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Experimental model for a seismic landmine detection system

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3 Author(s)
Scott, W.R. ; Sch. of Electr. & Comput. Eng., Georgia Inst. of Technol., Atlanta, GA, USA ; Martin, J.S. ; Larison, G.D.

A laboratory-scale experimental model has been developed and tested for a system that uses artificially generated high-frequency seismic waves in conjunction with a radar-based noncontact displacement sensor to detect buried landmines. The principle of operation of the system is to measure the transient displacement field very close to a mine location. In this way, the absorption and the geometrical spreading of the seismic waves have not reduced the effects of the mine. By using a seismic excitation, the system exploits the large difference between the elastic properties of a mine and the surrounding soil. This difference causes seismic wave interactions in the vicinity of a mine to be quite distinctive and provides a method for imaging mines and distinguishing them from typical buried clutter. Images of a variety of simulated and inert anti-tank and anti-personnel mines have been formed using this system. Burial scenarios involving natural clutter (rocks and sticks), light surface vegetation, localized burial effects, and multiple mines in close proximity have been studied. None of these scenarios appears to pose serious problems for detection performance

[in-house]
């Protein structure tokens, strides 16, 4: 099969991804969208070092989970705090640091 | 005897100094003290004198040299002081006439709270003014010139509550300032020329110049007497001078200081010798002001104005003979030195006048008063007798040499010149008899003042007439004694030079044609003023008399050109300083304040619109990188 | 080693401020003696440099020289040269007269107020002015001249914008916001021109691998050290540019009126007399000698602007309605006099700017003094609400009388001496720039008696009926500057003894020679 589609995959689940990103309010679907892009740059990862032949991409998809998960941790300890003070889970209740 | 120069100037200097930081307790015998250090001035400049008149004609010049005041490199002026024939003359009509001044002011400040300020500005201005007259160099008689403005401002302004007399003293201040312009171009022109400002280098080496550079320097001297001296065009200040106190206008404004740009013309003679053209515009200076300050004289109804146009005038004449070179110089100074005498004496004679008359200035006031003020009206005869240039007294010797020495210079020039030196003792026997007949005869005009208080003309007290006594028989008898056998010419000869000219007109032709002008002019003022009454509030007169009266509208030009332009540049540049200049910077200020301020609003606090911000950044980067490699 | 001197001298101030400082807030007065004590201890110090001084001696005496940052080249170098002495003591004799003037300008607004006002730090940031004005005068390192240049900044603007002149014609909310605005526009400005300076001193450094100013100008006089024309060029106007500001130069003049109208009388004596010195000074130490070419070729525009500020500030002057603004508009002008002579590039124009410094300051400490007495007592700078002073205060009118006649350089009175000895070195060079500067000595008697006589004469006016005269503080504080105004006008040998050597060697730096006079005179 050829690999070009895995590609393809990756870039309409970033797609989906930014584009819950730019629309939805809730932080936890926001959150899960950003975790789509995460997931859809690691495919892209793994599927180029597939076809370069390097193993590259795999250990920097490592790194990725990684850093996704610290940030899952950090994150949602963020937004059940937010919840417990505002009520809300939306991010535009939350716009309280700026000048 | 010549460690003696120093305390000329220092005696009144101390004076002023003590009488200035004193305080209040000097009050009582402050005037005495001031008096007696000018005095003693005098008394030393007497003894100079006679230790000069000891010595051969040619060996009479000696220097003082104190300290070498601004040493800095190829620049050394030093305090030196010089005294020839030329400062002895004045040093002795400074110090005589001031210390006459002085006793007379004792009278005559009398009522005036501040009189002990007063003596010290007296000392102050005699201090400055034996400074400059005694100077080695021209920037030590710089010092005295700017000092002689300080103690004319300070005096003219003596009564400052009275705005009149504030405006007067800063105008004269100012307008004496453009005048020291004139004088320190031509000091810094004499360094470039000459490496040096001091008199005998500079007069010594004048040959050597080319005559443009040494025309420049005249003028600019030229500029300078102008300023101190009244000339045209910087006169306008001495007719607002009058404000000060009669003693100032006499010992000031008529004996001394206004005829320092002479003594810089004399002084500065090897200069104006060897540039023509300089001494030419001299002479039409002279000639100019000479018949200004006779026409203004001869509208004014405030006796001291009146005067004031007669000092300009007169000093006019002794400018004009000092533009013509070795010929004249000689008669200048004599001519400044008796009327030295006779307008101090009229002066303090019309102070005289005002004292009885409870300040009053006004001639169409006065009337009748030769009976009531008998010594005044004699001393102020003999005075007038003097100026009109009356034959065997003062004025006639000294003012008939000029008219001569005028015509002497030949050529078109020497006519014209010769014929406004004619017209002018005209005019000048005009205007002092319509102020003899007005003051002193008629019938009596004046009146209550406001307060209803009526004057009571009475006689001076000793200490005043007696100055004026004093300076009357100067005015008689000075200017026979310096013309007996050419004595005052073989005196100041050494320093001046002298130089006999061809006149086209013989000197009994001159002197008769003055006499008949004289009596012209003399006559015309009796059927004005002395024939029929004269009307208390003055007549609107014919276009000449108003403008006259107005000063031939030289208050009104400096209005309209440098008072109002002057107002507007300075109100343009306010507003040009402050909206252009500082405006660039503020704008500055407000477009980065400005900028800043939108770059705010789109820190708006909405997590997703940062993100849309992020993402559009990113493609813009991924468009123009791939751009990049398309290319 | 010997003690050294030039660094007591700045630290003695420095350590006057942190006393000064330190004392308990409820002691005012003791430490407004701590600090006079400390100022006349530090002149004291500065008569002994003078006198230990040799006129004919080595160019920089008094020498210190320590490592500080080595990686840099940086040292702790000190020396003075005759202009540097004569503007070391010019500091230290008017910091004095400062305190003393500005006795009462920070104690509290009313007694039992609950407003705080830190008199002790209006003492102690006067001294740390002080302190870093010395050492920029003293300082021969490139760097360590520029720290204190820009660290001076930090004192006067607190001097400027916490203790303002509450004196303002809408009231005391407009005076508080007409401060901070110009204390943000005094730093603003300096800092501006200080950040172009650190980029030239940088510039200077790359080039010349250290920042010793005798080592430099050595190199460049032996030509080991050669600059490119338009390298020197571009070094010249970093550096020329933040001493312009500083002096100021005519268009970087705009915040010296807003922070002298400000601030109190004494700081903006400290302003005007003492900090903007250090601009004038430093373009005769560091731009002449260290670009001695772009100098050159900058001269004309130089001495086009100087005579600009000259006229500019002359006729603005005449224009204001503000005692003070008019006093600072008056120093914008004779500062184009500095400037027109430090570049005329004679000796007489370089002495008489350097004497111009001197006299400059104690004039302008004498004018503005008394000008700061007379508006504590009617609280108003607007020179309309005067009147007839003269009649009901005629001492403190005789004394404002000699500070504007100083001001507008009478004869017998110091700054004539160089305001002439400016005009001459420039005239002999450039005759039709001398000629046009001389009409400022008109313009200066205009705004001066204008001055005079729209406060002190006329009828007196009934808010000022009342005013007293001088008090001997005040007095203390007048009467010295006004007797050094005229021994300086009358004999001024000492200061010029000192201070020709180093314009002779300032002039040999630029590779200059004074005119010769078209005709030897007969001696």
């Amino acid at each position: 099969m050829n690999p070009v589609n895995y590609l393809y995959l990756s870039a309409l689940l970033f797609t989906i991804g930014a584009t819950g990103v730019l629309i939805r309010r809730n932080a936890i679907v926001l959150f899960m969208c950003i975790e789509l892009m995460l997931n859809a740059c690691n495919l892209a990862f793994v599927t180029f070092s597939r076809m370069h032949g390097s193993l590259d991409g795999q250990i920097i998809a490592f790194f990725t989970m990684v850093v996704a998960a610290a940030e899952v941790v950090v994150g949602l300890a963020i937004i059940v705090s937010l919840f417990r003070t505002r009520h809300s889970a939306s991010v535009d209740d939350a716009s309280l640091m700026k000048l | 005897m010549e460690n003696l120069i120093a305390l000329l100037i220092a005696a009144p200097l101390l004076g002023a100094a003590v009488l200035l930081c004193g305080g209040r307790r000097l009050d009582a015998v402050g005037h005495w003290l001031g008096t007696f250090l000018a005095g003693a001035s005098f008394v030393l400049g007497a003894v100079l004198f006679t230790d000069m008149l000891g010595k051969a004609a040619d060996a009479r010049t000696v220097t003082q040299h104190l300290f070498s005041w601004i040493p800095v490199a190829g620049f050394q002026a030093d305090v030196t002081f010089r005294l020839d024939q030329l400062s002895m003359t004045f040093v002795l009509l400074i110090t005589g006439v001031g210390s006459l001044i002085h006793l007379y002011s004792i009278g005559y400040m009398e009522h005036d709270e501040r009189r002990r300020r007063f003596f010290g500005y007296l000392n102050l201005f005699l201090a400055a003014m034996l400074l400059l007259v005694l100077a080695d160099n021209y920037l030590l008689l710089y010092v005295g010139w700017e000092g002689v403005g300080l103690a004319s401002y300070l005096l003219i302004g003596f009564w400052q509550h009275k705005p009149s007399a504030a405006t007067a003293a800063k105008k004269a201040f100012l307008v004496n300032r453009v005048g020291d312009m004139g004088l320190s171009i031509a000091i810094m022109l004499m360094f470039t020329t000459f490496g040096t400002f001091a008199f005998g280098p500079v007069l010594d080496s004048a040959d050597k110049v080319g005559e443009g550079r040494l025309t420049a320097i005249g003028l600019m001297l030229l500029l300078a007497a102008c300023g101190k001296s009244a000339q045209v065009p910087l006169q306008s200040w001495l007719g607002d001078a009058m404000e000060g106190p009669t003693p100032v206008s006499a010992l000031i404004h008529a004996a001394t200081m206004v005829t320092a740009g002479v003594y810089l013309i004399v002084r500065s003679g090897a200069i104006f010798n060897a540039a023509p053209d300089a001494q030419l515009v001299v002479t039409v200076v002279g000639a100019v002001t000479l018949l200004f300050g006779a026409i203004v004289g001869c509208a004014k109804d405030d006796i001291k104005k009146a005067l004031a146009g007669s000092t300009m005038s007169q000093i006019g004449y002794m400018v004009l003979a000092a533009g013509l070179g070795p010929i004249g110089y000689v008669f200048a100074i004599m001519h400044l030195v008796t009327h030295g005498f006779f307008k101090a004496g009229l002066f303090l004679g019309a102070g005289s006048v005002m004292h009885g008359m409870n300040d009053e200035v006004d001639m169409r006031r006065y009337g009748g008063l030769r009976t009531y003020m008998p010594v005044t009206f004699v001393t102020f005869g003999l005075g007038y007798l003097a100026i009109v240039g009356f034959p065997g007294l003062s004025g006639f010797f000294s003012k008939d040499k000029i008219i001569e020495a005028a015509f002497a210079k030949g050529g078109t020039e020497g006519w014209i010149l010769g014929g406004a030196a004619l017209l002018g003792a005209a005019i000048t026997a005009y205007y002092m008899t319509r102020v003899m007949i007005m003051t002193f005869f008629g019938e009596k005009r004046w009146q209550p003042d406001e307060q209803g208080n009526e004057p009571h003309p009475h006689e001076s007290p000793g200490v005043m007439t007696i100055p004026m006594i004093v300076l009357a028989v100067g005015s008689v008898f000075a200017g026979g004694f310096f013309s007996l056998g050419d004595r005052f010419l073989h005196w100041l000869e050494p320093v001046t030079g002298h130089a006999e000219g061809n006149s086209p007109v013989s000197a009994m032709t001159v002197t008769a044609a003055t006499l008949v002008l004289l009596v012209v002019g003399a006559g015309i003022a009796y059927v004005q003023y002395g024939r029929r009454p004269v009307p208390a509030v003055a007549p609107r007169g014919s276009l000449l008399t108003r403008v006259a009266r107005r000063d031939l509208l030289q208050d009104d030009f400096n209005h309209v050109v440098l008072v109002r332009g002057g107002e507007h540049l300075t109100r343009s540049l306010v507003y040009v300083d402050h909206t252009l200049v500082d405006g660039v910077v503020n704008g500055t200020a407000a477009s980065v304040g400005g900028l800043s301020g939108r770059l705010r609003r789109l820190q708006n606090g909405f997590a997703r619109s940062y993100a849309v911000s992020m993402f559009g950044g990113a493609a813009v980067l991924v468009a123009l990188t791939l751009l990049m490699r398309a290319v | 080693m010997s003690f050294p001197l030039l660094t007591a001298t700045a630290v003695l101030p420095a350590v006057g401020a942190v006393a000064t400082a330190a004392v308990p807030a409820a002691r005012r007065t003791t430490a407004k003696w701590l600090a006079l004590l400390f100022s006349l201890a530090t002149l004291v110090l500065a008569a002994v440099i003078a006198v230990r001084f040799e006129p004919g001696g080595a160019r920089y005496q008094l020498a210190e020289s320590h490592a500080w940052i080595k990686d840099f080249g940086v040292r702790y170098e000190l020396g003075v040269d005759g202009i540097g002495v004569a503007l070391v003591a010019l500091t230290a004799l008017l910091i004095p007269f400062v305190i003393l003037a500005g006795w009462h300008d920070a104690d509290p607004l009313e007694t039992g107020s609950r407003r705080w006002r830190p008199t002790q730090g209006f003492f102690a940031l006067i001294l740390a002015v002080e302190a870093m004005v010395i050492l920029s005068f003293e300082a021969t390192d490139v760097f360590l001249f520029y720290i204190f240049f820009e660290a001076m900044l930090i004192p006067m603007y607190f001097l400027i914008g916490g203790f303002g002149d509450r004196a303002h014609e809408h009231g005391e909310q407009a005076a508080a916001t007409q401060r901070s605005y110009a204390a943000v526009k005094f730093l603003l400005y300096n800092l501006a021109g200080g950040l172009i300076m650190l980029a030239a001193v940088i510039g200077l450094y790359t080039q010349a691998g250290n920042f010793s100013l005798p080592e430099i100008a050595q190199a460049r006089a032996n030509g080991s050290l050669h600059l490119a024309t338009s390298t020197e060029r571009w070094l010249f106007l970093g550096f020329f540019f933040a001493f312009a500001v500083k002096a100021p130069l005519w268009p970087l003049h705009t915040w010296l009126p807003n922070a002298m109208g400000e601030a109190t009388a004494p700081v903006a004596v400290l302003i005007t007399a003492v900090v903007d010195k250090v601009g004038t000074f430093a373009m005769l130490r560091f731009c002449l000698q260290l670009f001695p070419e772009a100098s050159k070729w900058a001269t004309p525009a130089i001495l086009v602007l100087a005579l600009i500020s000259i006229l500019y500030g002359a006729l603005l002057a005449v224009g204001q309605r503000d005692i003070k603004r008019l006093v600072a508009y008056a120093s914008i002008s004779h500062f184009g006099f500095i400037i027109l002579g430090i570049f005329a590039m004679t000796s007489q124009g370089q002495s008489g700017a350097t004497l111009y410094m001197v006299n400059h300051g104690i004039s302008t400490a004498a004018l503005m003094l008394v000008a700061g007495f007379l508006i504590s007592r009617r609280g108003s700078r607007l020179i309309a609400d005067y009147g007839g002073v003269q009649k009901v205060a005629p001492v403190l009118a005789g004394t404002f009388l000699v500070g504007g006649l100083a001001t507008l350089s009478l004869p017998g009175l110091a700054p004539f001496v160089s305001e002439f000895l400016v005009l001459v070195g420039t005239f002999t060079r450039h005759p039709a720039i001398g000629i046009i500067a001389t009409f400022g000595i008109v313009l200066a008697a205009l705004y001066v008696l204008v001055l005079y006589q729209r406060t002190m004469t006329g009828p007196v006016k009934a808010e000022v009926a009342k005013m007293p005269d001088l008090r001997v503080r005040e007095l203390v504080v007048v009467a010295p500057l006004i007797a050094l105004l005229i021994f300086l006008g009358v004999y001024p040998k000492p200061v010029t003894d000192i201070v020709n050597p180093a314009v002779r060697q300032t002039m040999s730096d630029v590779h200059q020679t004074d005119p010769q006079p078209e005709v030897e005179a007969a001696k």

Published in:

Geoscience and Remote Sensing, IEEE Transactions on  (Volume:39 ,  Issue: 6 )

Date of Publication:

Jun 2001

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